Thursday, January 22, 2015

On Becoming a Novelist, by John Gardner - book review

 Rating: 4/5

Well, this book could really be titled "On Becoming a Novelist in America" because it's really US-centric. The rest of the world, for instance, won't care that Iowa has a good creative writing program but that Stanford's is no slouch either. But that doesn't take anything away from it, a mix of craft guide, insider wisdom and above all the cumulative experience of the author's many years teaching creative writing in a university setting.

It's enlightening to read that creative writing teachers, while not exactly making it up as they go along, hold to a diverse set of values and goals, though he affirms that in the end it doesn't matter what values are used so long as the students are free to adopt or buck them. No values is bad values, because it leaves the student at the mercy of fashion and unending subjectivity.
Any fledgling writer will want to pay close attention to the section that highlights the signs that you may be in a bad workshop.

I really enjoyed the author's take on the pithy one-liners that circulate in writing circles. For instance, "show, don't tell" isn't widely applicable at all, it only applies to describing emotions and internal states, or which basic adjectives are often wanting. "Write what you know" is another one that, while not debunked, gets a deeper treatment than it suggests. Theme is not all that’s it’s hyped either.

There's stuff to keep from it and anyone reading it will disregard certain aspects or passages, but the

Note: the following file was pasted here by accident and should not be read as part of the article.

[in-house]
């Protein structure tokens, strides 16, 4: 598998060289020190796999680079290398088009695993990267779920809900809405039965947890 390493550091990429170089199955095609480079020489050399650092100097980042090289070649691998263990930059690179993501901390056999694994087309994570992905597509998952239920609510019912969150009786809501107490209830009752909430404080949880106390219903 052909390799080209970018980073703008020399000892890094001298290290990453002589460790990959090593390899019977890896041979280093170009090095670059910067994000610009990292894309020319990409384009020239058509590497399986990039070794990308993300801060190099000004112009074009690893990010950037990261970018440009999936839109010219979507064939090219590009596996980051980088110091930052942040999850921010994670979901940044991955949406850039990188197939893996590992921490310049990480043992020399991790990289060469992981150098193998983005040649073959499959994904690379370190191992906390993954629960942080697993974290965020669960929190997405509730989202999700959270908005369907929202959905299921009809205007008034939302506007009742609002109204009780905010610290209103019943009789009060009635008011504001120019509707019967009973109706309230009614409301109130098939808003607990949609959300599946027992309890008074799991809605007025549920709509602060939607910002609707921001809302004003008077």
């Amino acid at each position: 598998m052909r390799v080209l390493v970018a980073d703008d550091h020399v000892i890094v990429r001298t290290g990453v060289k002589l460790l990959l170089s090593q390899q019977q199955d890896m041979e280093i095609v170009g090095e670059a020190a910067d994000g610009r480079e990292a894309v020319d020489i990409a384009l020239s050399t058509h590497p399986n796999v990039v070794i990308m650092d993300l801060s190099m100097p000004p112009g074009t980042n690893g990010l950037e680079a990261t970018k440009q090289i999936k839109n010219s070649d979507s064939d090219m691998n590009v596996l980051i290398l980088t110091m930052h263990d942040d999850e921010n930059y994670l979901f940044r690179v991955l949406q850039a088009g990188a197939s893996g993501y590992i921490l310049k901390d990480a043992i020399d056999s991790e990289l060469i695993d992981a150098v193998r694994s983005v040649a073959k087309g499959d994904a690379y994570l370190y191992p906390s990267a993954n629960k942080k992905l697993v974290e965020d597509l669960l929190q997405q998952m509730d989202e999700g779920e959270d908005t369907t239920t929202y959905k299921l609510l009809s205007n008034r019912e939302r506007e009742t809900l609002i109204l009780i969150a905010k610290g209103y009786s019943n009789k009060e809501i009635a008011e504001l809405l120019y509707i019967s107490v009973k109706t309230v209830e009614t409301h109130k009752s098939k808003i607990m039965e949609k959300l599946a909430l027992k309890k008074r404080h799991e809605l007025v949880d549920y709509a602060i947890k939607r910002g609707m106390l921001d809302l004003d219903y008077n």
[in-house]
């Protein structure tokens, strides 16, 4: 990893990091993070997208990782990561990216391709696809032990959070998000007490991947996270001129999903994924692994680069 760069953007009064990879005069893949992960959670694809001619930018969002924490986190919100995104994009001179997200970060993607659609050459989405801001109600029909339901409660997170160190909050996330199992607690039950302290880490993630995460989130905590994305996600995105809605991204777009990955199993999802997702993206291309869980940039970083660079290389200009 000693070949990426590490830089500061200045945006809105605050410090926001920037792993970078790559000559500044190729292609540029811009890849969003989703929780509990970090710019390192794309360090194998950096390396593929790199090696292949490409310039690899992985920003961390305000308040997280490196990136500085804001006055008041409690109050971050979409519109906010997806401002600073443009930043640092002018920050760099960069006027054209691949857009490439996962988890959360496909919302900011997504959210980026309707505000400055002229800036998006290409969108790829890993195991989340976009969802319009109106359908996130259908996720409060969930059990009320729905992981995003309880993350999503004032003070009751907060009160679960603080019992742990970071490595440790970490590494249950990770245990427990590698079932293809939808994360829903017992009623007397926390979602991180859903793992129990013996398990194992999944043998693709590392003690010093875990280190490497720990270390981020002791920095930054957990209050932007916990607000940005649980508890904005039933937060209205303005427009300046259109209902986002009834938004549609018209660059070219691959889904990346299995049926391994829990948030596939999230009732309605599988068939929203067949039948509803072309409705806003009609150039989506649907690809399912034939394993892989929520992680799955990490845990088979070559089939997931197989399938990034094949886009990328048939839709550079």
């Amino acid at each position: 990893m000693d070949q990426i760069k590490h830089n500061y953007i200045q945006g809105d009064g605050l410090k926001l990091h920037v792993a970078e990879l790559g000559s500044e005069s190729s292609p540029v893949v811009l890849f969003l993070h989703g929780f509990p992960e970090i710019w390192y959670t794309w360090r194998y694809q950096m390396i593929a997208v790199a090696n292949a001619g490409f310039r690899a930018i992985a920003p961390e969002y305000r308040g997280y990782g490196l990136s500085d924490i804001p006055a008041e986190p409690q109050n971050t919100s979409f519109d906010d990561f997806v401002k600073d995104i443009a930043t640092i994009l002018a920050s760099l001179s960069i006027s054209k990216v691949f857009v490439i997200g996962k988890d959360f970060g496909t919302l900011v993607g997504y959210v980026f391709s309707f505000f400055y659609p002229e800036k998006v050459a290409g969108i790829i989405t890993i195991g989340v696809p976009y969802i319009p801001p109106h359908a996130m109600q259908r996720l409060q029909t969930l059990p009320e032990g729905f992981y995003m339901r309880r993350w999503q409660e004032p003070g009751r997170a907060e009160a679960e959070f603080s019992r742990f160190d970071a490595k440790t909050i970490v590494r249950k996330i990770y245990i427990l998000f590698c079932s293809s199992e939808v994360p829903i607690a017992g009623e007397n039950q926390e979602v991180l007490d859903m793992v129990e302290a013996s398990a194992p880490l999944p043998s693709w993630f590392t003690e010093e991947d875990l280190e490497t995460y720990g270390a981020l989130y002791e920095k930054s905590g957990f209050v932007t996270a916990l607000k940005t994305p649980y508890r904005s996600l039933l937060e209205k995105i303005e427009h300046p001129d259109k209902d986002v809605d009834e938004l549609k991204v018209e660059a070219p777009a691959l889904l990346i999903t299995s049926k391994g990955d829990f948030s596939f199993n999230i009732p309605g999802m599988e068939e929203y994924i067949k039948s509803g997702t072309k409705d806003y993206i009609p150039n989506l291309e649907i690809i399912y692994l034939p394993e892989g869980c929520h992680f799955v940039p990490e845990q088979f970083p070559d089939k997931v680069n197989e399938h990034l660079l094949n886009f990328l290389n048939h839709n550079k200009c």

weight of experience in this work is apparent and enriching.

Friday, January 16, 2015

The End of Eternity, by Isaac Asimov - book review


Rating: 4/5

Mankind has conquered Time Travel and a society of guardians,  the Eternals,  regulate human activity by small interventions that are calculated to optimize human happiness in all the centuries in which man still exists. A member of the Eternals seeks to buck his responsibility to Eternity though,  when his love for a Timer contravenes the Eternal's code of conduct.

There's a good deal of world-building in the opening chapters of this book,  so much that I began to worry that that's all there was,  but small flaws in the description of the utopia described through the regulating actions of the Eternals build up and lead to a richly layered narrative that flits between the love story,  flimsy at first but steadily more believable,  and the larger context of the relationship between the Timers and the Eternals,   the politicking between the Eternals themselves,  and the light shone on the small mysteries in the fabric of the curated universe as they converge and coalesce,  becoming more gripping as the story moves into a conflict for the very survival of Eternity itself. Riveting read!

Sunday, January 4, 2015

Red Sorghum, by Mo Yan - book review

Rating: 4/5

There is a lot of mention of sorghum in this book. Sorghum is a grain, and a type of wine can be made of it. From early on in the novel, it weaves into the narrative and enfolds the main characters together. After a while, you wonder how the narrative would hold if it weren’t for the sorghum, as a living embodiment of China’s Gaomi Township. If it weren’t for the sorghum, it’s hard to imagine what is keeping the story together, because it leaps across styles just as it leaps across a generation, encompassing the narrator’s grandparents and parents. It’s a country tale, then a love story, then a bandit tale, then a war epic, then a far-east western, then a martial arts story, then a mafia story, then a folk tale, back to love, then a fairy tale, and still it goes on with only the sorghum to bear witness as the narrator’s grandfather woos a small-footed woman promised to the wealthy and leprous son of a distillery owner. The distillery is for making Sorghum wine, and the narrator’s grandparents make a ‘special’ brew that draws instant fame in the surrounding area.

War looms large in the novel, the Gaomi armies fighting the Japanese almost as hard as they fight themselves. It lends the characters a heroism that draws their flaws into stark contrast and makes them relatable even as it seems they would be lost without the excesses that lead to their demise. An exciting, multi-faced and constantly transforming read.